Editorial: The trials and tribulations of remote learning


Exam cheating illustration Sam Ford/THE REVIEW
“Almost every course must be conducted in an online format, which is why we encourage professors to have conversations with their students about what works.”

Before March of 2020, online learning was an option. For the most part, students could decide whether in-person or online instruction worked best for them, and professors could decide whether to teach online or in-person courses. Under this pre-pandemic model, both students and professors were able to choose a medium that complimented their strengths.

For a semester under the shadow of coronavirus, individualized decisions regarding methods of instruction are no longer possible. We would like to commend instructors for all of the hard work they have put into teaching online, while also offering a student perspective on the challenges of online learning, how the online classroom can be further improved and how it can be used to its full potential. Almost every course must be conducted in an online format, which is why we encourage professors to have conversations with their students about what works.

A completely online approach may present challenges to the students who need a more individualized approach yet are confronted with the impersonality of asynchronous classes, to the students living across the globe who have to wake up in the dead of night to attend class, to the students who struggle to look at a screen all day and to the students who do not have a reliable internet connection or a good environment in which to work.

It may also challenge professors who have not yet had to confront these new interfaces or to the ones who rely on hands-on and experiential methods. Test-taking has been especially impacted by the online learning format. How can professors administer fair exams when each of their students is in a different physical location with different access to outside information?

In many classes, professors can no longer ensure that exams are taken without the aid of outside resources. Some have modified and adapted their exams to take this difficulty into account while others have opted to use online proctoring services such as ProctorU.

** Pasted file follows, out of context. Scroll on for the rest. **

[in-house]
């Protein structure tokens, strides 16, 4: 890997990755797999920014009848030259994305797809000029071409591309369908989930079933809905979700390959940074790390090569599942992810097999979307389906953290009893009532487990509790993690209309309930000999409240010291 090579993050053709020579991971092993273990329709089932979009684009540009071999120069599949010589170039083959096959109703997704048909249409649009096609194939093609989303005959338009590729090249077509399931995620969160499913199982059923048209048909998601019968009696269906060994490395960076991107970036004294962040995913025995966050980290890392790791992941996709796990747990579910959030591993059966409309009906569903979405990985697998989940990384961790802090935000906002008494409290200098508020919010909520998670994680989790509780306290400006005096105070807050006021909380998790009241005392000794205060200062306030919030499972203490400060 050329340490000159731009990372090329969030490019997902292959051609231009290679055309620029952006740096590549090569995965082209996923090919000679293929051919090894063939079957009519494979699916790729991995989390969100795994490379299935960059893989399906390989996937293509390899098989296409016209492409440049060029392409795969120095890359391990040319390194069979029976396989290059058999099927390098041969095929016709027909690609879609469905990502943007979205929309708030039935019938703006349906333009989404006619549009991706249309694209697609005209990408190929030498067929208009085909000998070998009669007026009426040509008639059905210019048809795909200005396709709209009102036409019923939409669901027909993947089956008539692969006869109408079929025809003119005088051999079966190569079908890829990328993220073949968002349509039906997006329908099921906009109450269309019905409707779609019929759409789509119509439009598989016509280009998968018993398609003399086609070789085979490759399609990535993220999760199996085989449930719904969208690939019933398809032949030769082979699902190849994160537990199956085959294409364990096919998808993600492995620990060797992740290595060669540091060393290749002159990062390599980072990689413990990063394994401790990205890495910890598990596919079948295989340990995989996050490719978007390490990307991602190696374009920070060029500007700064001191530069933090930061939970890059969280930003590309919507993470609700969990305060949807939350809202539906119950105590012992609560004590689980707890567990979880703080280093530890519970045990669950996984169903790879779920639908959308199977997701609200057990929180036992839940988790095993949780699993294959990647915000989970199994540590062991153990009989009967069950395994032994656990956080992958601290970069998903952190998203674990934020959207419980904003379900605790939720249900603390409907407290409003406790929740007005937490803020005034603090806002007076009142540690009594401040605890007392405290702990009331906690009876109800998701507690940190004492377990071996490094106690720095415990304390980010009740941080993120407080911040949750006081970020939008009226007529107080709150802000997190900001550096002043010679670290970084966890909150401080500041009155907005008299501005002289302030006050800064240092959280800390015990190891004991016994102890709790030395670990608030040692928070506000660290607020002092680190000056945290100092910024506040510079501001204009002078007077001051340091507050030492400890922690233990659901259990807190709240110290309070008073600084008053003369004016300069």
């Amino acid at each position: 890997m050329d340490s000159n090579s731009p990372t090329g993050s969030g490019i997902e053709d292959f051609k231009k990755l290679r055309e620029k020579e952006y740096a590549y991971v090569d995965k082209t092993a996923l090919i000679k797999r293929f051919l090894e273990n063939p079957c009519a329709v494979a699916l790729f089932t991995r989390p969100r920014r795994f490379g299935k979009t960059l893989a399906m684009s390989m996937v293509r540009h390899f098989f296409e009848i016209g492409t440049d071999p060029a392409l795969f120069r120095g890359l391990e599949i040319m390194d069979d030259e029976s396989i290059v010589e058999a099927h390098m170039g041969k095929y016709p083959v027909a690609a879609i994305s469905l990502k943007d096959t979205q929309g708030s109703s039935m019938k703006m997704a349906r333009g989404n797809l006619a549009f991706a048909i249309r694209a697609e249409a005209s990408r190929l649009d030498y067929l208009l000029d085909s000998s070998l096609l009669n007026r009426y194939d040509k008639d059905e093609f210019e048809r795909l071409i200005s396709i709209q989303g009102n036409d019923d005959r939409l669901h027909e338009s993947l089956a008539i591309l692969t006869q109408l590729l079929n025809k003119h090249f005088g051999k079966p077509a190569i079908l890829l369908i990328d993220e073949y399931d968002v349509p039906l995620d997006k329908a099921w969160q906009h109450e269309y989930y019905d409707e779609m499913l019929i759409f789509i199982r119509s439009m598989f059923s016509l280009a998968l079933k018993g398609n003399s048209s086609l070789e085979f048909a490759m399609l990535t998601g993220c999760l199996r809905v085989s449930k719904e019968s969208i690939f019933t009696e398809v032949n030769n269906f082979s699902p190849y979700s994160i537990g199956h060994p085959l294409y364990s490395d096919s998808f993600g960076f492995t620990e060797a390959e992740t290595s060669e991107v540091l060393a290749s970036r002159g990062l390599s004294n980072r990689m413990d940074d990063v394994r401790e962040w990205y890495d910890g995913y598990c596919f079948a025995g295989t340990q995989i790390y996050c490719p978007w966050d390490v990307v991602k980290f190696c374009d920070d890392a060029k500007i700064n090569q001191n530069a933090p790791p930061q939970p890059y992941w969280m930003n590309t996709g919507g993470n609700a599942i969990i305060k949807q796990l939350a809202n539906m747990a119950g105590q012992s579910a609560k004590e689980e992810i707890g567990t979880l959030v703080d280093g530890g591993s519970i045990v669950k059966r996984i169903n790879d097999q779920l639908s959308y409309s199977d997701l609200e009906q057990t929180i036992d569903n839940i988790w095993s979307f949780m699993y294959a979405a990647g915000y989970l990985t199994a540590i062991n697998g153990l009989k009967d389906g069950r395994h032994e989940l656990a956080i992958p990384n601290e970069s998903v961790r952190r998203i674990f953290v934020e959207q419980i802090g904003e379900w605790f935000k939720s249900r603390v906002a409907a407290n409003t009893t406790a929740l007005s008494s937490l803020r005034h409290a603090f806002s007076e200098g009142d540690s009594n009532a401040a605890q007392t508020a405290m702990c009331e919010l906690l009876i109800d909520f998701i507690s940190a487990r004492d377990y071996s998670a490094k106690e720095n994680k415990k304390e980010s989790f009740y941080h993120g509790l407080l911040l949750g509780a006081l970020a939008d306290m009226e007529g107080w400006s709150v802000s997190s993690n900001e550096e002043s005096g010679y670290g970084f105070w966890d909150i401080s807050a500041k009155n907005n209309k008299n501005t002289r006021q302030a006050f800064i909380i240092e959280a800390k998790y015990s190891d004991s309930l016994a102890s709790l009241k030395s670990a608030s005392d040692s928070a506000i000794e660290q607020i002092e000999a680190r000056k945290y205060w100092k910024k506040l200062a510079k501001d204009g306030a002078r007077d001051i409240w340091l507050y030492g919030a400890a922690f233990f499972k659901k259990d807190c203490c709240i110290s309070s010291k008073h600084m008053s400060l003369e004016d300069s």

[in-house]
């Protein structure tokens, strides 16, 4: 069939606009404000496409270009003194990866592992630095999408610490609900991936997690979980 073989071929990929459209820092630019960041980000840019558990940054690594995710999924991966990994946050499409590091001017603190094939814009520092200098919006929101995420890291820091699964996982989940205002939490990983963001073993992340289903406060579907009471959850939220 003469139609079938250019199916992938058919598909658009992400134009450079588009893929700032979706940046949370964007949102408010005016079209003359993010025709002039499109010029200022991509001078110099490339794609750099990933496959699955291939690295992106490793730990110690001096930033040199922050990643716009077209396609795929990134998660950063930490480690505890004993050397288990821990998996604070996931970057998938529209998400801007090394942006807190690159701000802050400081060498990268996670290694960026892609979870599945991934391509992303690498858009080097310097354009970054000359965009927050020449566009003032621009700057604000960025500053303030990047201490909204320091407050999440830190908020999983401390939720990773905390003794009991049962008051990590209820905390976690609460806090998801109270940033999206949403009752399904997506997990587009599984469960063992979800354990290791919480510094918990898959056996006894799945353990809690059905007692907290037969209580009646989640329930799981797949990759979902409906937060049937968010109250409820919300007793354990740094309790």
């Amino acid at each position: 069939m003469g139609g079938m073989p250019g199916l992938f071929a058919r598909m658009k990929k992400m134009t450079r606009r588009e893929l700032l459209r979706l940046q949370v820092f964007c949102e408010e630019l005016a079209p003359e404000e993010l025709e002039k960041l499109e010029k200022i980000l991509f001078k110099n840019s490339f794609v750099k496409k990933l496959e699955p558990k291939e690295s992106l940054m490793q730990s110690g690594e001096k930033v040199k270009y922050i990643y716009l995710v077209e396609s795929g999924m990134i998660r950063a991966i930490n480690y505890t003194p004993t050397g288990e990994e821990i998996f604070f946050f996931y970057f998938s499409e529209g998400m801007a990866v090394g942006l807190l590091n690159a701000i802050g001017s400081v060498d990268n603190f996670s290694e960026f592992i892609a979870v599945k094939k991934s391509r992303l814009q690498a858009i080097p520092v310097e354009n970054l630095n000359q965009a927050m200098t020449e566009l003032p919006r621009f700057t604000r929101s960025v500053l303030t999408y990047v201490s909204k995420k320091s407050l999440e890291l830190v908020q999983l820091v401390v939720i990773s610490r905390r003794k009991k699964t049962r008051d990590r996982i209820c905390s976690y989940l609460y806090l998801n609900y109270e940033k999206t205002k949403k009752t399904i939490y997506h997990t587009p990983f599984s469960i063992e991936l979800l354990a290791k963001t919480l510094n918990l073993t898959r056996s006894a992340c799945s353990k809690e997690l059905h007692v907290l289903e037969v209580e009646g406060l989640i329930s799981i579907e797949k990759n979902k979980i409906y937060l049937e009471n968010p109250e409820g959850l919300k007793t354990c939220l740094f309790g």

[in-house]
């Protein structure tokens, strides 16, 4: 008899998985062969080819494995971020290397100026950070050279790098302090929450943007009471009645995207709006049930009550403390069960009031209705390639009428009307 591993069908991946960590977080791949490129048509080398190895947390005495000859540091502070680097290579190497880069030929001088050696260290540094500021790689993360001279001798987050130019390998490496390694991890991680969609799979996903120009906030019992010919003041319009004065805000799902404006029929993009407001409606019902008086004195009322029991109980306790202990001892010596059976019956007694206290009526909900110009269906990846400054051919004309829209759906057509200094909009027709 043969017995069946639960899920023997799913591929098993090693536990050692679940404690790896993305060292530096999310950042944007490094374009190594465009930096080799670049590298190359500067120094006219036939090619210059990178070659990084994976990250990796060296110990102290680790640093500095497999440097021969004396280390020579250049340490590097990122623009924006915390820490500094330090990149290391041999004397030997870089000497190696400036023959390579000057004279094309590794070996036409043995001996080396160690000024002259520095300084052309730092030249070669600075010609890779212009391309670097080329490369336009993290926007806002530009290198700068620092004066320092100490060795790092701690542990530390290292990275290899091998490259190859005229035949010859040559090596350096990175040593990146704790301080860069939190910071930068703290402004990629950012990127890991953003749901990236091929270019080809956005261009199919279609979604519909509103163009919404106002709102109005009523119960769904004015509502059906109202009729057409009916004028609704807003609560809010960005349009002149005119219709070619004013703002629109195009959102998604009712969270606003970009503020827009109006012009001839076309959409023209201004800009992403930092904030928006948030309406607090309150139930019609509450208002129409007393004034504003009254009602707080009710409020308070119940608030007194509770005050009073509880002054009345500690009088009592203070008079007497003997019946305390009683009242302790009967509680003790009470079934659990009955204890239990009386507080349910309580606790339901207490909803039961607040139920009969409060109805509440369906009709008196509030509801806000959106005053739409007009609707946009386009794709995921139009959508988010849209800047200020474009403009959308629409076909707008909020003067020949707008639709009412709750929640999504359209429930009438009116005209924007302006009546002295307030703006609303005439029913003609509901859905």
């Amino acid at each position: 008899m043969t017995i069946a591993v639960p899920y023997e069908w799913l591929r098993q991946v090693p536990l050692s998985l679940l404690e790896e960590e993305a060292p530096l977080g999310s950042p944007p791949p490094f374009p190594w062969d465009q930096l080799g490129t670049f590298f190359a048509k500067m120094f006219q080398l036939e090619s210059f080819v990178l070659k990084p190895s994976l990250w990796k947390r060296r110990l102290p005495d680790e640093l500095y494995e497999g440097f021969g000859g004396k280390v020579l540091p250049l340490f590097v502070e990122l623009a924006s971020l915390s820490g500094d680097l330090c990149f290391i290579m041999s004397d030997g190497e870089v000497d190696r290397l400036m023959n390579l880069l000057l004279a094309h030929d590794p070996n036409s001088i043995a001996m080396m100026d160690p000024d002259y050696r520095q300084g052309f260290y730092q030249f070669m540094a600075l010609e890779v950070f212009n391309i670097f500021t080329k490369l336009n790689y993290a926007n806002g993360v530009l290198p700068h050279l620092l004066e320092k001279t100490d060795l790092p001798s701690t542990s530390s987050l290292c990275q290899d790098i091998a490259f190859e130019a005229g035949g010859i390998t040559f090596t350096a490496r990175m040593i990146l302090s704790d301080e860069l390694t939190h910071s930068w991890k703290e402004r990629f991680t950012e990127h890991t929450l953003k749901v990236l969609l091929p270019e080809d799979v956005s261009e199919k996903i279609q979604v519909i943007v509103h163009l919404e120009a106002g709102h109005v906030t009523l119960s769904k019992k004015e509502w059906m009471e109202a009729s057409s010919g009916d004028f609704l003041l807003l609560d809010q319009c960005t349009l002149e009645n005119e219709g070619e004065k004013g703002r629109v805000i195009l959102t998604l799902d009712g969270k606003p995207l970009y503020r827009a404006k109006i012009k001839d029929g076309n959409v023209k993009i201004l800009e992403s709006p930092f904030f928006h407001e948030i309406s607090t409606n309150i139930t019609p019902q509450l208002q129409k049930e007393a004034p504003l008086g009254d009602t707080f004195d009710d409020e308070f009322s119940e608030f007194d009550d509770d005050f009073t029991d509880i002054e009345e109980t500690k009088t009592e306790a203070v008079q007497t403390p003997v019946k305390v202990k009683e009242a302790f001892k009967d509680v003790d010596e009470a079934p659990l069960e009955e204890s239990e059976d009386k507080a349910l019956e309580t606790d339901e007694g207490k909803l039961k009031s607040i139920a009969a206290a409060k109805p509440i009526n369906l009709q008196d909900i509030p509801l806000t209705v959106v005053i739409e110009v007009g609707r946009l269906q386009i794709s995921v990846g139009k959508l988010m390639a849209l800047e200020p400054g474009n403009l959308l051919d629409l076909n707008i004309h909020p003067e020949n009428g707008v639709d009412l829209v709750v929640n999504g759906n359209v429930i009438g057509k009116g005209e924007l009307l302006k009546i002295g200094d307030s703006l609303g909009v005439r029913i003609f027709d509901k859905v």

The Review believes that ProctorU is an extreme option when it comes to test-taking because the program invades students’ privacy, both by monitoring the students’ surroundings and by taking control of their computers. At the same time, we see the difficulties of administering valid exams through an online platform. Alternative solutions, such as TAs proctoring and the use of UD IDs to prove one’s identity might be less invasive and uncomfortable.

However, we do understand that it ultimately falls on the professor to make the decision that is right for the class. In select cases, ProctorU is the best option.

Unfortunately, learning is not one-size fits all. Even in a traditional classroom setting, there will always be someone to criticize professors’ teaching methods and policies. Face-to-face instruction will often allow for greater feedback, however, as the professor can see students’ expressions and interact with them individually. The implications of online instruction is that communication is not as explicit and must be more direct and intentional.

For any online class to work, there needs to be purposeful dialogue between students and professors so that both can see what methods are working and which aren’t.

The Review commends professors who have been working to ensure their teaching techniques work for as many students as possible:

In the anthropology department, professor Jenn Trivedi organizes her three-hour seminar in a way that maintains student engagement despite the long duration of the class. Trivedi has her students spend the first hour of class exploring content through readings and videos. Then, the students spend the rest of class discussing and debating the material. Trivedi recognizes that most of her students do not learn best from sitting on a Zoom call for three hours, and has been able to organize her class in a way that avoids that.

Further, sociology professor Asia Friedman only has class once per week to encourage her students to spend time on readings and theory. Microbiology professor Ramona Nenuebel recognized that time in the lab is essential for any biology student’s education and ensured that her students were supplied with lab materials for free so that labs could be performed at home. Despite class being held online, Nenuebel ensures that her students are still able to have a hands-on experience.

The Review also wants to bring attention to energy and environmental policy professor Casey Taylor, who allowed students to provide their input on class rules and procedures.

These classes have been generally well-received and students largely consider them to be examples of effective online classes. What makes these classes success stories, however, is communication.

Online learning is a new challenge that students and professors alike must confront. Being that it is such unfamiliar territory, we as students cannot expect immediate perfection. It takes time and it requires student feedback. In the meantime patience and flexibility are essential; as they say, communication is key.

The Review’s weekly editorials are written to reflect the majority opinion of The Review’s staff. This week’s editorial was written by Kelsey Wagner, associate news editor. She may be reached at kdwagner@udel.edu.

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